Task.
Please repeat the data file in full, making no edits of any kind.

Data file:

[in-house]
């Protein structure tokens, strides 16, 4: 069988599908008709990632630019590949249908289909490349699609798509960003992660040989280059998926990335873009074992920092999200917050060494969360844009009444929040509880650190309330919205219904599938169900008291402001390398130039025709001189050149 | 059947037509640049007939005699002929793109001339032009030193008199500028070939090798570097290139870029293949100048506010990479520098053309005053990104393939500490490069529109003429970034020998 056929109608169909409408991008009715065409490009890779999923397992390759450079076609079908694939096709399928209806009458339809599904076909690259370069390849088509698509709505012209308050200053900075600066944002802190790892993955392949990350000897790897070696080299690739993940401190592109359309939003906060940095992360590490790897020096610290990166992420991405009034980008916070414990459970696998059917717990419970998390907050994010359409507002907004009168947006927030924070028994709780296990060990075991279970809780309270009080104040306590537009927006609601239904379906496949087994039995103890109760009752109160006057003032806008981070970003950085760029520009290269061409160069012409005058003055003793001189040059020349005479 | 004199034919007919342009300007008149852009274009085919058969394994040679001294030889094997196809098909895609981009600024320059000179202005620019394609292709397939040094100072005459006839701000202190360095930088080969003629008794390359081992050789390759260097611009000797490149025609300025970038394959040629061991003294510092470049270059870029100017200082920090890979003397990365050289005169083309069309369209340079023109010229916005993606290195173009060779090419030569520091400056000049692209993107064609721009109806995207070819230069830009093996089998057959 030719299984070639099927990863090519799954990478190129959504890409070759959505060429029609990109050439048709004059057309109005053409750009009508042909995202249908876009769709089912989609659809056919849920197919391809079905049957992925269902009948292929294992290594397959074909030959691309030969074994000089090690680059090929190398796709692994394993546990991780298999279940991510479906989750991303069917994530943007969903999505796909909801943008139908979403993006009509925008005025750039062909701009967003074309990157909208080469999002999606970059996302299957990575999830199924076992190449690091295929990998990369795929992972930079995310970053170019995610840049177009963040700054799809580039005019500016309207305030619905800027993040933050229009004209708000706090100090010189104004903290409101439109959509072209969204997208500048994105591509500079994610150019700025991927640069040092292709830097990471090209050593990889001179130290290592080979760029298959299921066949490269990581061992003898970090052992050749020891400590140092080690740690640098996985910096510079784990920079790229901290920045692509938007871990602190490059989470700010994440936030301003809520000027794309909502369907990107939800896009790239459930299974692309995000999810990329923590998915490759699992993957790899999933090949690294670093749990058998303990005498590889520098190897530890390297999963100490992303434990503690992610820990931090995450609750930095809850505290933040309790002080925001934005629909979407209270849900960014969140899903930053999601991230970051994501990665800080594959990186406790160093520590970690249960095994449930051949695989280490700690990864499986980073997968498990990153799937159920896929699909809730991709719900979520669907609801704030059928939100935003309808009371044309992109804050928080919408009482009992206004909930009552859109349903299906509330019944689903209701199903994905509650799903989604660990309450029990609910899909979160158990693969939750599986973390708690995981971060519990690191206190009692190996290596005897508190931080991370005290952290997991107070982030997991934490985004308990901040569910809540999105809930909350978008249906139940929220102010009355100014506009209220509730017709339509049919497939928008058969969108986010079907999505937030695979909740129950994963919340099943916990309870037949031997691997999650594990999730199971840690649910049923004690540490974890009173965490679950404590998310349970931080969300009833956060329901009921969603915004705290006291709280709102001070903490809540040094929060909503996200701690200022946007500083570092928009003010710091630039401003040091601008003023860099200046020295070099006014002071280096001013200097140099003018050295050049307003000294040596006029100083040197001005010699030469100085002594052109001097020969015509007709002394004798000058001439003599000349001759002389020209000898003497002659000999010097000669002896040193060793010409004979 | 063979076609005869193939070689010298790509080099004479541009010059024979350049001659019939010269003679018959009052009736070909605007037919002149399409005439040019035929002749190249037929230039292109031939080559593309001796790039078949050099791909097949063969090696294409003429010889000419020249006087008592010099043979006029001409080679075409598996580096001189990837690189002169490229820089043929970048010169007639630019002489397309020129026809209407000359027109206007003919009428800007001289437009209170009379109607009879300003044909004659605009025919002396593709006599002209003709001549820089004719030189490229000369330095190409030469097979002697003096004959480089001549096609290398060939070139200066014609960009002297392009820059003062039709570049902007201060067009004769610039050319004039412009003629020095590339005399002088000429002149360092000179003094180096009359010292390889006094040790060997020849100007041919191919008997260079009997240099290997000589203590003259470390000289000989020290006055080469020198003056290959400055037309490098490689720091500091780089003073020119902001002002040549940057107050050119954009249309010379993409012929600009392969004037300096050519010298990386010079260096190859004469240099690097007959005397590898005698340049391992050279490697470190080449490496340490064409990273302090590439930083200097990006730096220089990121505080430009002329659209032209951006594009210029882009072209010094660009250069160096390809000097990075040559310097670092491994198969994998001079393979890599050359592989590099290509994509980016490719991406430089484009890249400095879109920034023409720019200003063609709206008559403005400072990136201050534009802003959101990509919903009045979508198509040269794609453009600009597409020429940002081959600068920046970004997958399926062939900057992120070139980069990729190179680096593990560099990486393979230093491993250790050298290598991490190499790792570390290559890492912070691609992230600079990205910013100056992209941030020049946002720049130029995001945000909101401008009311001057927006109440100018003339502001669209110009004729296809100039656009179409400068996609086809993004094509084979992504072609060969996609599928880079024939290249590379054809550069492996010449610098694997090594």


[in-house]
């Protein structure tokens, strides 16, 4: 069988599908008709990632630019590949249908289909490349699609798509960003992660040989280059998926990335873009074992920092999200917050060494969360844009009444929040509880650190309330919205219904599938169900008291402001390398130039025709001189050149 | 059947037509640049007939005699002929793109001339032009030193008199500028070939090798570097290139870029293949100048506010990479520098053309005053990104393939500490490069529109003429970034020998 056929109608169909409408991008009715065409490009890779999923397992390759450079076609079908694939096709399928209806009458339809599904076909690259370069390849088509698509709505012209308050200053900075600066944002802190790892993955392949990350000897790897070696080299690739993940401190592109359309939003906060940095992360590490790897020096610290990166992420991405009034980008916070414990459970696998059917717990419970998390907050994010359409507002907004009168947006927030924070028994709780296990060990075991279970809780309270009080104040306590537009927006609601239904379906496949087994039995103890109760009752109160006057003032806008981070970003950085760029520009290269061409160069012409005058003055003793001189040059020349005479 | 004199034919007919342009300007008149852009274009085919058969394994040679001294030889094997196809098909895609981009600024320059000179202005620019394609292709397939040094100072005459006839701000202190360095930088080969003629008794390359081992050789390759260097611009000797490149025609300025970038394959040629061991003294510092470049270059870029100017200082920090890979003397990365050289005169083309069309369209340079023109010229916005993606290195173009060779090419030569520091400056000049692209993107064609721009109806995207070819230069830009093996089998057959 030719299984070639099927990863090519799954990478190129959504890409070759959505060429029609990109050439048709004059057309109005053409750009009508042909995202249908876009769709089912989609659809056919849920197919391809079905049957992925269902009948292929294992290594397959074909030959691309030969074994000089090690680059090929190398796709692994394993546990991780298999279940991510479906989750991303069917994530943007969903999505796909909801943008139908979403993006009509925008005025750039062909701009967003074309990157909208080469999002999606970059996302299957990575999830199924076992190449690091295929990998990369795929992972930079995310970053170019995610840049177009963040700054799809580039005019500016309207305030619905800027993040933050229009004209708000706090100090010189104004903290409101439109959509072209969204997208500048994105591509500079994610150019700025991927640069040092292709830097990471090209050593990889001179130290290592080979760029298959299921066949490269990581061992003898970090052992050749020891400590140092080690740690640098996985910096510079784990920079790229901290920045692509938007871990602190490059989470700010994440936030301003809520000027794309909502369907990107939800896009790239459930299974692309995000999810990329923590998915490759699992993957790899999933090949690294670093749990058998303990005498590889520098190897530890390297999963100490992303434990503690992610820990931090995450609750930095809850505290933040309790002080925001934005629909979407209270849900960014969140899903930053999601991230970051994501990665800080594959990186406790160093520590970690249960095994449930051949695989280490700690990864499986980073997968498990990153799937159920896929699909809730991709719900979520669907609801704030059928939100935003309808009371044309992109804050928080919408009482009992206004909930009552859109349903299906509330019944689903209701199903994905509650799903989604660990309450029990609910899909979160158990693969939750599986973390708690995981971060519990690191206190009692190996290596005897508190931080991370005290952290997991107070982030997991934490985004308990901040569910809540999105809930909350978008249906139940929220102010009355100014506009209220509730017709339509049919497939928008058969969108986010079907999505937030695979909740129950994963919340099943916990309870037949031997691997999650594990999730199971840690649910049923004690540490974890009173965490679950404590998310349970931080969300009833956060329901009921969603915004705290006291709280709102001070903490809540040094929060909503996200701690200022946007500083570092928009003010710091630039401003040091601008003023860099200046020295070099006014002071280096001013200097140099003018050295050049307003000294040596006029100083040197001005010699030469100085002594052109001097020969015509007709002394004798000058001439003599000349001759002389020209000898003497002659000999010097000669002896040193060793010409004979 | 063979076609005869193939070689010298790509080099004479541009010059024979350049001659019939010269003679018959009052009736070909605007037919002149399409005439040019035929002749190249037929230039292109031939080559593309001796790039078949050099791909097949063969090696294409003429010889000419020249006087008592010099043979006029001409080679075409598996580096001189990837690189002169490229820089043929970048010169007639630019002489397309020129026809209407000359027109206007003919009428800007001289437009209170009379109607009879300003044909004659605009025919002396593709006599002209003709001549820089004719030189490229000369330095190409030469097979002697003096004959480089001549096609290398060939070139200066014609960009002297392009820059003062039709570049902007201060067009004769610039050319004039412009003629020095590339005399002088000429002149360092000179003094180096009359010292390889006094040790060997020849100007041919191919008997260079009997240099290997000589203590003259470390000289000989020290006055080469020198003056290959400055037309490098490689720091500091780089003073020119902001002002040549940057107050050119954009249309010379993409012929600009392969004037300096050519010298990386010079260096190859004469240099690097007959005397590898005698340049391992050279490697470190080449490496340490064409990273302090590439930083200097990006730096220089990121505080430009002329659209032209951006594009210029882009072209010094660009250069160096390809000097990075040559310097670092491994198969994998001079393979890599050359592989590099290509994509980016490719991406430089484009890249400095879109920034023409720019200003063609709206008559403005400072990136201050534009802003959101990509919903009045979508198509040269794609453009600009597409020429940002081959600068920046970004997958399926062939900057992120070139980069990729190179680096593990560099990486393979230093491993250790050298290598991490190499790792570390290559890492912070691609992230600079990205910013100056992209941030020049946002720049130029995001945000909101401008009311001057927006109440100018003339502001669209110009004729296809100039656009179409400068996609086809993004094509084979992504072609060969996609599928880079024939290249590379054809550069492996010449610098694997090594």